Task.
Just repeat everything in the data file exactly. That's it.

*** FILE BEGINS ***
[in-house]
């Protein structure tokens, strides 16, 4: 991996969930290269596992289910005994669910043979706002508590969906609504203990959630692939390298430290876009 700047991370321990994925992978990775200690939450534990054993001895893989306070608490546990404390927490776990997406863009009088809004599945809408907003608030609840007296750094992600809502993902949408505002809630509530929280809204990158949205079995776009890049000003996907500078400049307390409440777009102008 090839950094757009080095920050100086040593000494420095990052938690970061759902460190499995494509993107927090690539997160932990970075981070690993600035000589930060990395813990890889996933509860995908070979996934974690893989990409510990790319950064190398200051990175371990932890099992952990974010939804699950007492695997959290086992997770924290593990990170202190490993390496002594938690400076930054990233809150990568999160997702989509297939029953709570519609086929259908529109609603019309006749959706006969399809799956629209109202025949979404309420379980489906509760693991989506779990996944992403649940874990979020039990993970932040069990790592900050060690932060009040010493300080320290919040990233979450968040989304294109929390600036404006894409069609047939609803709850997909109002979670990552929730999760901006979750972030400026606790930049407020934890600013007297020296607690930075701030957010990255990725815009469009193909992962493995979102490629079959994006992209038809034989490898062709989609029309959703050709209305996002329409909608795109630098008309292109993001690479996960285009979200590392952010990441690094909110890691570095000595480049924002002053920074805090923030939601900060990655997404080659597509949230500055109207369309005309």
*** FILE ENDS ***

[in-house]
């Protein structure tokens, strides 16, 4: 991996969930290269596992289910005994669910043979706002508590969906609504203990959630692939390298430290876009 700047991370321990994925992978990775200690939450534990054993001895893989306070608490546990404390927490776990997406863009009088809004599945809408907003608030609840007296750094992600809502993902949408505002809630509530929280809204990158949205079995776009890049000003996907500078400049307390409440777009102008 090839950094757009080095920050100086040593000494420095990052938690970061759902460190499995494509993107927090690539997160932990970075981070690993600035000589930060990395813990890889996933509860995908070979996934974690893989990409510990790319950064190398200051990175371990932890099992952990974010939804699950007492695997959290086992997770924290593990990170202190490993390496002594938690400076930054990233809150990568999160997702989509297939029953709570519609086929259908529109609603019309006749959706006969399809799956629209109202025949979404309420379980489906509760693991989506779990996944992403649940874990979020039990993970932040069990790592900050060690932060009040010493300080320290919040990233979450968040989304294109929390600036404006894409069609047939609803709850997909109002979670990552929730999760901006979750972030400026606790930049407020934890600013007297020296607690930075701030957010990255990725815009469009193909992962493995979102490629079959994006992209038809034989490898062709989609029309959703050709209305996002329409909608795109630098008309292109993001690479996960285009979200590392952010990441690094909110890691570095000595480049924002002053920074805090923030939601900060990655997404080659597509949230500055109207369309005309």